Technology is usually thought of in terms of understanding of the physical world and the ability to manipulate it. However, ideas and methodology can also be thought of as a form of technology in which society is understood and manipulated. For example, the introduction of Grantville to the Germanies brought American ideas about the equality of people and representative government. American methodology has already shaped the process used in elections and legislation. Clearly this has changed the existing society dramatically in just a few years. In the same way modern evangelical approach to missions is likely to result in profound changes to the religious landscape of Europe. Pentecostalism in particular could over the next generation grow dramatically to perhaps one quarter of the population or more.

 

The growth of Pentecostalism would probably follow a pattern that begins with an initial burst followed by twenty-five years or so of steady growth and consolidation erupting at some point in an explosion of growth that touches one quarter of the continent. The initial burst could be expected to reach wherever there is sufficient freedom of religion for either public or private meetings. Additional bursts of growth are likely to happen as the message enters new areas where the necessary freedom is present. These bursts of growth are likely to last from three to five years from the time it begins in any given area. The bursts of growth will then likely slow to a steady pace for about a generation. During this time of steady growth, congregations will become established with members growing in doctrine and purified lifestyles. The purified lifestyles should produce stable families and an economic lift. Typically many of the members will sense a call to preach and some sort of educational program will be created for their training. The economic lift ordinarily provides financing for the training of new ministers and future outreaches. At some point after about a generation of steady growth a critical mass should be reached and exponential growth might follow which could encompass up to one quarter of the continent.

 

To understand why this scenario is likely it is necessary to understand the difference in how missions were conducted in the seventeenth century and today by Pentecostals. The approach to Christian missions in the Reformation era divided largely along denominational lines. The Catholic church continued to depend upon various religious orders for missionary personnel. This continued a system reaching back to the late Roman period that was, at least in theory, centralized and had a source of funding. Personnel from the various orders could be sent essentially at will by the organization. By contrast the Reformed and Lutheran Churches depended mostly upon the state for impetus and funding. Those sent usually represented the political entity that had sent them. In addition since these churches lacked religious orders there was not a ready source of personnel. This resulted in very limited efforts at missionary work. [1] <file:///D:\Baen\Webscription\1011250046\Grantville%20Gazette-Volume%20XX\GG20.html>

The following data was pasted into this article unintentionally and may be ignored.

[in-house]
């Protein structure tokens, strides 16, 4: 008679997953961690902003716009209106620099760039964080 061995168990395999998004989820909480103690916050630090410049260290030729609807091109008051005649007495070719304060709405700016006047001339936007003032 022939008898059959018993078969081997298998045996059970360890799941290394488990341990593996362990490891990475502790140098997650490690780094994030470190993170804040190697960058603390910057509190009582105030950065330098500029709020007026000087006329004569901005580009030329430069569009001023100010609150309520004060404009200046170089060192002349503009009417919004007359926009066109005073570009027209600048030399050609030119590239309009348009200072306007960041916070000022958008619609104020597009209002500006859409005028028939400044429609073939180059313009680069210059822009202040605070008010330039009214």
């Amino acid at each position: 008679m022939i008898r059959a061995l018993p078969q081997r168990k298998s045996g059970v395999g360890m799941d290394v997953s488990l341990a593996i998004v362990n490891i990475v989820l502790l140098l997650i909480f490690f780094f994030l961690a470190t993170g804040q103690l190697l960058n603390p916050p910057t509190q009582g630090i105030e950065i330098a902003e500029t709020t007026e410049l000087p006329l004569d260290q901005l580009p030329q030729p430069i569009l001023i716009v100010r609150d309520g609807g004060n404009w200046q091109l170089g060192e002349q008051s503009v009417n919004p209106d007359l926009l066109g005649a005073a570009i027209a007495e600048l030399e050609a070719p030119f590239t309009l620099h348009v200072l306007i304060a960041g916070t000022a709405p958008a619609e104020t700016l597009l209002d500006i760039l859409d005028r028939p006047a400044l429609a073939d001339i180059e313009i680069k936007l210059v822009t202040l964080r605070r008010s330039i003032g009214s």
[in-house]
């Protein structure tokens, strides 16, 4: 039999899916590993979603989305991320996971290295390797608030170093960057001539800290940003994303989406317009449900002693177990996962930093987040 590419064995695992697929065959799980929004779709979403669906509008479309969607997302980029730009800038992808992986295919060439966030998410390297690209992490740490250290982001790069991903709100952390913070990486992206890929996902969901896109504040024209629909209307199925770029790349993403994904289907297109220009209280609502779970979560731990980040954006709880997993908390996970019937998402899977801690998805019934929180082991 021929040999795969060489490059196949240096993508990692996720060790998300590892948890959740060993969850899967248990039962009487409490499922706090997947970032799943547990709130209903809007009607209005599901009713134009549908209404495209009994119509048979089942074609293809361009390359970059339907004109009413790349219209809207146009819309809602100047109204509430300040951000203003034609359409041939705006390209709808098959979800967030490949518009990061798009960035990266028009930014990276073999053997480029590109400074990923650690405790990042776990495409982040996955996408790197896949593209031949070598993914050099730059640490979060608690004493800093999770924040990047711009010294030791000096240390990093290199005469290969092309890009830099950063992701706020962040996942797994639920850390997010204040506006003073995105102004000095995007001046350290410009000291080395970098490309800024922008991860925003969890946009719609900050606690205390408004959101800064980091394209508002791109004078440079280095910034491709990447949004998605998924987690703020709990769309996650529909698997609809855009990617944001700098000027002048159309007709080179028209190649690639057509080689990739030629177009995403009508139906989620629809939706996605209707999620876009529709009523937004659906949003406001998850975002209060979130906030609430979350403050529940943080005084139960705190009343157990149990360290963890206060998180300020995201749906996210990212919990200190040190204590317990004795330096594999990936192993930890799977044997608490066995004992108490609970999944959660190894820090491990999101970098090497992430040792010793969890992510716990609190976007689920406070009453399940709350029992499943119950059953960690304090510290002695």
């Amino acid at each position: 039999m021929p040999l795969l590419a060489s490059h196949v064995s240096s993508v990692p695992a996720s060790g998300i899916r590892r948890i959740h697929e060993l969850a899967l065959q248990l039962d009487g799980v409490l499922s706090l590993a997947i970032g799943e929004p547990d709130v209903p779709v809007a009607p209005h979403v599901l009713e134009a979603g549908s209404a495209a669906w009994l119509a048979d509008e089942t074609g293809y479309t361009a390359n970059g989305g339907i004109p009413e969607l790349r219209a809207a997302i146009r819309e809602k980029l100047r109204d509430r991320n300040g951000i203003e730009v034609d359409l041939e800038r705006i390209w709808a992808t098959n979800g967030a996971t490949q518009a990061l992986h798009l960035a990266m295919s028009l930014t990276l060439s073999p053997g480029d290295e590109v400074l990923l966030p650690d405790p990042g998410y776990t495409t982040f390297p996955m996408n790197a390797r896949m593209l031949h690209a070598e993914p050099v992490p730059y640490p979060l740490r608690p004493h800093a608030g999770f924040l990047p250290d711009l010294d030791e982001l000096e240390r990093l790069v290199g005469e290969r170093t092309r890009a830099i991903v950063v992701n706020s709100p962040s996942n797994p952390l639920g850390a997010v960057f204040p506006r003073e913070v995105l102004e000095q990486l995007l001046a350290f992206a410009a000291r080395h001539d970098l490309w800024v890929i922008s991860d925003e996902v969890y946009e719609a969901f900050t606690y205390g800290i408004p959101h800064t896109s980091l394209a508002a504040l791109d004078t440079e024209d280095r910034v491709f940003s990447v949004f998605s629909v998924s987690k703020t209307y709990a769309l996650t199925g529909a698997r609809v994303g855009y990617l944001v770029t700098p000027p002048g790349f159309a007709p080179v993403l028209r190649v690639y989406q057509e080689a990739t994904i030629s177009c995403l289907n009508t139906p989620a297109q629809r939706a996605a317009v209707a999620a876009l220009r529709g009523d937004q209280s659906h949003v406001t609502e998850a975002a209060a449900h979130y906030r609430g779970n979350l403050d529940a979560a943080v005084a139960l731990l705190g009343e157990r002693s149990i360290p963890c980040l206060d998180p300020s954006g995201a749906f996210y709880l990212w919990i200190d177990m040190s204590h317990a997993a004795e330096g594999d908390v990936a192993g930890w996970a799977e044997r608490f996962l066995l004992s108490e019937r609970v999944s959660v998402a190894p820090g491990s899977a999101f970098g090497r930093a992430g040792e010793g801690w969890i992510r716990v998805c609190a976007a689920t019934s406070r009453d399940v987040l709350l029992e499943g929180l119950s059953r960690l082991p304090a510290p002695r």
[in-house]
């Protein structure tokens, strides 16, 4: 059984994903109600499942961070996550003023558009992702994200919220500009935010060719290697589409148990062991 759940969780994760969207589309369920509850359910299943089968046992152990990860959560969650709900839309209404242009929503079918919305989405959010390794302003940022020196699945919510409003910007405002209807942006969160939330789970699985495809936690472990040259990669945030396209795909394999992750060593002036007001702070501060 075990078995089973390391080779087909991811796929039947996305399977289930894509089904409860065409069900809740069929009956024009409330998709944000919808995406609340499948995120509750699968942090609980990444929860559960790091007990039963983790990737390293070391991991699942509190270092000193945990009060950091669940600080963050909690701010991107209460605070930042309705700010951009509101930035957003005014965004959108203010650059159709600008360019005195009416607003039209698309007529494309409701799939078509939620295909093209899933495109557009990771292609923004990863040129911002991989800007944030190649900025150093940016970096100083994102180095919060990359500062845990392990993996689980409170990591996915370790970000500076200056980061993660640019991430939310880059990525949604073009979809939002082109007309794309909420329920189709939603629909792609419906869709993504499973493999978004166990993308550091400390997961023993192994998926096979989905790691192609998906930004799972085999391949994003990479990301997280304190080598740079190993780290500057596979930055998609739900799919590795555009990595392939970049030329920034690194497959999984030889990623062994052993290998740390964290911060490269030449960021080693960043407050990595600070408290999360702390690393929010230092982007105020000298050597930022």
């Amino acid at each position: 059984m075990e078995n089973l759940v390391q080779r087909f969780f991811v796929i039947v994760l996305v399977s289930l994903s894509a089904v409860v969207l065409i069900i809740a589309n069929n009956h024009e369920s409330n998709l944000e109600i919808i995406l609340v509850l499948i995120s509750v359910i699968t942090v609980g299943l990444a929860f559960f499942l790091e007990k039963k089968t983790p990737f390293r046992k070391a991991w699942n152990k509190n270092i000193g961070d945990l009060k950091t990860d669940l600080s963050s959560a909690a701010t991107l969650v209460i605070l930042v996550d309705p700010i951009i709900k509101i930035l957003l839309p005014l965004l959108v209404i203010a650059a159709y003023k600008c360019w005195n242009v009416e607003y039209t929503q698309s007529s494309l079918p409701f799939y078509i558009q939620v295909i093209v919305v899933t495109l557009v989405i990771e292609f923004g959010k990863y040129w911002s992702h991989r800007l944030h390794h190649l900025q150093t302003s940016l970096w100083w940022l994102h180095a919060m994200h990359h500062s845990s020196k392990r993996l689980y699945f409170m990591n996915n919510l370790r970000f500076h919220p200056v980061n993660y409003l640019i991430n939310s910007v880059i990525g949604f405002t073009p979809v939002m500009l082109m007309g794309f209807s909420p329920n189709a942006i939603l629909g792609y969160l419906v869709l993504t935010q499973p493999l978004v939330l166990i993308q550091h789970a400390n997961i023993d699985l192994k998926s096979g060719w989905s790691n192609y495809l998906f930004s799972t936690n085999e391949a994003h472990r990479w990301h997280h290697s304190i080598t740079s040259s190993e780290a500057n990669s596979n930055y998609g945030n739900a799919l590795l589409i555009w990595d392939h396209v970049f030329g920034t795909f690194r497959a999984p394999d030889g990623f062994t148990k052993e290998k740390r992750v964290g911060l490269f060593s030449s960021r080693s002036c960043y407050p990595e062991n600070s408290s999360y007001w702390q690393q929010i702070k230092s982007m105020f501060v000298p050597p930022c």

The modern approach introduced by the appearance of Grantville is the result of a series of changes that are first seen in the 1650’s in the New England colonies with Puritan missions to the Native Americans. These changes are echoed and expanded in the early 1700’s by the Moravian efforts. The three key changes in thought are that missionaries are God sent rather than by any human entity, that common people are sent, and that missionary needs are the responsibility of everyone in the church.[2] <file:///D:\Baen\Webscription\1011250046\Grantville%20Gazette-Volume%20XX\GG20.html> These changes were followed over the next two centuries by consideration of what should constitute the missionary objective. The formal answer to this comes in the mid-nineteenth century from missionary executives Henry Venn of England and Rufus Anderson in America.[3] <file:///D:\Baen\Webscription\1011250046\Grantville%20Gazette-Volume%20XX\GG20.html> This approach is usually summarized as the 3-Self approach to missions. It states that the object of the missionary endeavor should be the planting of churches that are self-supporting, self-governing and self-propagating. A self-supporting church is not financially dependent on money coming from another place for its continued existence. A self-governing church is able to manage its own affairs without outside intervention¾that is without the need for continuing missionary involvement. A self-propagating church conducts evangelism with sufficient success that it grows locally and is involved in producing additional churches.